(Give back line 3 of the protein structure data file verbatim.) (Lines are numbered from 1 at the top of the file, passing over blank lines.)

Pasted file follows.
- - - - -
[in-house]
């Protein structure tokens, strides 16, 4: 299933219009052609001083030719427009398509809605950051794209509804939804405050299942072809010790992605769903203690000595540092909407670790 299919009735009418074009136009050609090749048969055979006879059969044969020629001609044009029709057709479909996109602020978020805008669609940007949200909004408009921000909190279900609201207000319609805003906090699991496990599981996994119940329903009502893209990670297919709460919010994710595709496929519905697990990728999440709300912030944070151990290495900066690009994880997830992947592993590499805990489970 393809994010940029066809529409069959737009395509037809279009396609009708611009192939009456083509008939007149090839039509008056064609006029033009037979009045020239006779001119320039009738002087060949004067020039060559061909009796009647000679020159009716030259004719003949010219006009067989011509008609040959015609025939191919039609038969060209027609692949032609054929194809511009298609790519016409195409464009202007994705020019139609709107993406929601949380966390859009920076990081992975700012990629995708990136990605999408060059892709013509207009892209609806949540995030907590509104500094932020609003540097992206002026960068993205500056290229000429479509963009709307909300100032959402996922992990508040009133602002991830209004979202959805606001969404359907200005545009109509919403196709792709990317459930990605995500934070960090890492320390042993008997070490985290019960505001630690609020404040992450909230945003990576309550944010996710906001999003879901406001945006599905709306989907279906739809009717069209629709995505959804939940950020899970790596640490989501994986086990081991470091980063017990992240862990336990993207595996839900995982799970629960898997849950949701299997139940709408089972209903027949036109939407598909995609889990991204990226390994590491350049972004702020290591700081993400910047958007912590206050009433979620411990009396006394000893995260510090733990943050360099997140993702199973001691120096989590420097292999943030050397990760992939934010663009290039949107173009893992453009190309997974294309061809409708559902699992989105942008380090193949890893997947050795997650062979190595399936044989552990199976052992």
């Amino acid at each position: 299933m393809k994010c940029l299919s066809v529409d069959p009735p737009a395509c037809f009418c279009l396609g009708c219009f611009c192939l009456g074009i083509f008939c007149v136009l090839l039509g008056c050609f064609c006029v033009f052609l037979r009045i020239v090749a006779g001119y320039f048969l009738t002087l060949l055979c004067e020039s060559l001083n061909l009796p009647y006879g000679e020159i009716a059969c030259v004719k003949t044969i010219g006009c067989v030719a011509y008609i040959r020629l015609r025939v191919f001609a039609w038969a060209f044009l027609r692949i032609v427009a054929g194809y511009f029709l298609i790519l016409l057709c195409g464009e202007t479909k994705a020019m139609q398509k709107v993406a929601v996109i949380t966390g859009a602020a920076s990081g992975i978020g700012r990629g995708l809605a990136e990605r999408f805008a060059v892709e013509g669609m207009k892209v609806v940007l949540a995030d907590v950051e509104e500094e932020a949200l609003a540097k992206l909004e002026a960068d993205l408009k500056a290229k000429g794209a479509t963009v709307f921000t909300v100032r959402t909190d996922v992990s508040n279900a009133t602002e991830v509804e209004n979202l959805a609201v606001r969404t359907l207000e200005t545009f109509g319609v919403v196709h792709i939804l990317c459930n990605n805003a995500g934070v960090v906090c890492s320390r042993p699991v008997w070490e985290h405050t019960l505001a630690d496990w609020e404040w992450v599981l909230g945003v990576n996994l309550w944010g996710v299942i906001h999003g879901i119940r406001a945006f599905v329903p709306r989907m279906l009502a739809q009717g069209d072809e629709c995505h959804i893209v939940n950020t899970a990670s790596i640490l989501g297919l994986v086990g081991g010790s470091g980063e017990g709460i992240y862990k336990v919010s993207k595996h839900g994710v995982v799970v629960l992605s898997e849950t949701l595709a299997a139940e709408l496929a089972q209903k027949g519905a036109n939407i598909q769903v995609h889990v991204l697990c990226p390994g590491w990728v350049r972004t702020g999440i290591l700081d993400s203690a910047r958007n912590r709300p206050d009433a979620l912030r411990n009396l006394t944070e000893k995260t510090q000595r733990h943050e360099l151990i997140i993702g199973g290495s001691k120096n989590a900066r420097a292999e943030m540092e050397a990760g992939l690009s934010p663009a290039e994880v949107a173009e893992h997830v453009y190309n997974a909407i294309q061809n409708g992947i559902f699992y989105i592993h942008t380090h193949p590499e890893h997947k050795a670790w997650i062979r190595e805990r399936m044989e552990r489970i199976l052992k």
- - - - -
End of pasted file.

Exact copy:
């Amino acid at each position: 299933m393809k994010c940029l299919s066809v529409d069959p009735p737009a395509c037809f009418c279009l396609g009708c219009f611009c192939l009456g074009i083509f008939c007149v136009l090839l039509g008056c050609f064609c006029v033009f052609l037979r009045i020239v090749a006779g001119y320039f048969l009738t002087l060949l055979c004067e020039s060559l001083n061909l009796p009647y006879g000679e020159i009716a059969c030259v004719k003949t044969i010219g006009c067989v030719a011509y008609i040959r020629l015609r025939v191919f001609a039609w038969a060209f044009l027609r692949i032609v427009a054929g194809y511009f029709l298609i790519l016409l057709c195409g464009e202007t479909k994705a020019m139609q398509k709107v993406a929601v996109i949380t966390g859009a602020a920076s990081g992975i978020g700012r990629g995708l809605a990136e990605r999408f805008a060059v892709e013509g669609m207009k892209v609806v940007l949540a995030d907590v950051e509104e500094e932020a949200l609003a540097k992206l909004e002026a960068d993205l408009k500056a290229k000429g794209a479509t963009v709307f921000t909300v100032r959402t909190d996922v992990s508040n279900a009133t602002e991830v509804e209004n979202l959805a609201v606001r969404t359907l207000e200005t545009f109509g319609v919403v196709h792709i939804l990317c459930n990605n805003a995500g934070v960090v906090c890492s320390r042993p699991v008997w070490e985290h405050t019960l505001a630690d496990w609020e404040w992450v599981l909230g945003v990576n996994l309550w944010g996710v299942i906001h999003g879901i119940r406001a945006f599905v329903p709306r989907m279906l009502a739809q009717g069209d072809e629709c995505h959804i893209v939940n950020t899970a990670s790596i640490l989501g297919l994986v086990g081991g010790s470091g980063e017990g709460i992240y862990k336990v919010s993207k595996h839900g994710v995982v799970v629960l992605s898997e849950t949701l595709a299997a139940e709408l496929a089972q209903k027949g519905a036109n939407i598909q769903v995609h889990v991204l697990c990226p390994g590491w990728v350049r972004t702020g999440i290591l700081d993400s203690a910047r958007n912590r709300p206050d009433a979620l912030r411990n009396l006394t944070e000893k995260t510090q000595r733990h943050e360099l151990i997140i993702g199973g290495s001691k120096n989590a900066r420097a292999e943030m540092e050397a990760g992939l690009s934010p663009a290039e994880v949107a173009e893992h997830v453009y190309n997974a909407i294309q061809n409708g992947i559902f699992y989105i592993h942008t380090h193949p590499e890893h997947k050795a670790w997650i062979r190595e805990r399936m044989e552990r489970i199976l052992k």